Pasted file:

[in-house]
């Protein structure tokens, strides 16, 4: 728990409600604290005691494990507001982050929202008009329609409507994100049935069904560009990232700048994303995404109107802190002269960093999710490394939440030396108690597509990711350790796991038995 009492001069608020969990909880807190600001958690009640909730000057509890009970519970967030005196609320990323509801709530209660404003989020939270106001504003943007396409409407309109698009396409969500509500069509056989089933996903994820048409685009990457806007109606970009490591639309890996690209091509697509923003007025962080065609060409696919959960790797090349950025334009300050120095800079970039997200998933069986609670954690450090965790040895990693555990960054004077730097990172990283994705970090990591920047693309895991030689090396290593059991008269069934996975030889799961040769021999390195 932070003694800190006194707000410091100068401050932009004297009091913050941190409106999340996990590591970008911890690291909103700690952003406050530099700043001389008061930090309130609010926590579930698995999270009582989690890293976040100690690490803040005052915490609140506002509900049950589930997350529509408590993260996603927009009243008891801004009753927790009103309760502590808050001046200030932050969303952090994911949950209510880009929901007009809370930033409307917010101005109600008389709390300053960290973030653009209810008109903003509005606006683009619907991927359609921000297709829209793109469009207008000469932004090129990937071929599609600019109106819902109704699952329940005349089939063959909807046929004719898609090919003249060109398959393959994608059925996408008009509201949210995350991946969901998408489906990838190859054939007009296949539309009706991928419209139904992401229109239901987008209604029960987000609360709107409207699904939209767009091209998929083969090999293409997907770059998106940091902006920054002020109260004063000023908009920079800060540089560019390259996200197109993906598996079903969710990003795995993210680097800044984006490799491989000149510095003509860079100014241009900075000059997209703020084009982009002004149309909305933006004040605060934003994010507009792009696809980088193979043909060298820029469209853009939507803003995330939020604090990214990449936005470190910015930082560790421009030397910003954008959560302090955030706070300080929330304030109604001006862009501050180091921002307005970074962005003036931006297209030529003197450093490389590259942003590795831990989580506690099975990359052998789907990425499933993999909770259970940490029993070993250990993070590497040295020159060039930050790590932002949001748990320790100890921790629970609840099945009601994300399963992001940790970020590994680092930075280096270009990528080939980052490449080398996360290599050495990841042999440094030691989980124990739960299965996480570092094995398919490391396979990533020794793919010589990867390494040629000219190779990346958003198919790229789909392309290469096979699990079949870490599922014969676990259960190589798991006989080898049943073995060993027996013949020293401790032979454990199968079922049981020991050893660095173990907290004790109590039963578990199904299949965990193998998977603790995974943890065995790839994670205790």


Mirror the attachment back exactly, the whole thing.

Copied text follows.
[in-house]
């Protein structure tokens, strides 16, 4: 728990409600604290005691494990507001982050929202008009329609409507994100049935069904560009990232700048994303995404109107802190002269960093999710490394939440030396108690597509990711350790796991038995 009492001069608020969990909880807190600001958690009640909730000057509890009970519970967030005196609320990323509801709530209660404003989020939270106001504003943007396409409407309109698009396409969500509500069509056989089933996903994820048409685009990457806007109606970009490591639309890996690209091509697509923003007025962080065609060409696919959960790797090349950025334009300050120095800079970039997200998933069986609670954690450090965790040895990693555990960054004077730097990172990283994705970090990591920047693309895991030689090396290593059991008269069934996975030889799961040769021999390195 932070003694800190006194707000410091100068401050932009004297009091913050941190409106999340996990590591970008911890690291909103700690952003406050530099700043001389008061930090309130609010926590579930698995999270009582989690890293976040100690690490803040005052915490609140506002509900049950589930997350529509408590993260996603927009009243008891801004009753927790009103309760502590808050001046200030932050969303952090994911949950209510880009929901007009809370930033409307917010101005109600008389709390300053960290973030653009209810008109903003509005606006683009619907991927359609921000297709829209793109469009207008000469932004090129990937071929599609600019109106819902109704699952329940005349089939063959909807046929004719898609090919003249060109398959393959994608059925996408008009509201949210995350991946969901998408489906990838190859054939007009296949539309009706991928419209139904992401229109239901987008209604029960987000609360709107409207699904939209767009091209998929083969090999293409997907770059998106940091902006920054002020109260004063000023908009920079800060540089560019390259996200197109993906598996079903969710990003795995993210680097800044984006490799491989000149510095003509860079100014241009900075000059997209703020084009982009002004149309909305933006004040605060934003994010507009792009696809980088193979043909060298820029469209853009939507803003995330939020604090990214990449936005470190910015930082560790421009030397910003954008959560302090955030706070300080929330304030109604001006862009501050180091921002307005970074962005003036931006297209030529003197450093490389590259942003590795831990989580506690099975990359052998789907990425499933993999909770259970940490029993070993250990993070590497040295020159060039930050790590932002949001748990320790100890921790629970609840099945009601994300399963992001940790970020590994680092930075280096270009990528080939980052490449080398996360290599050495990841042999440094030691989980124990739960299965996480570092094995398919490391396979990533020794793919010589990867390494040629000219190779990346958003198919790229789909392309290469096979699990079949870490599922014969676990259960190589798991006989080898049943073995060993027996013949020293401790032979454990199968079922049981020991050893660095173990907290004790109590039963578990199904299949965990193998998977603790995974943890065995790839994670205790």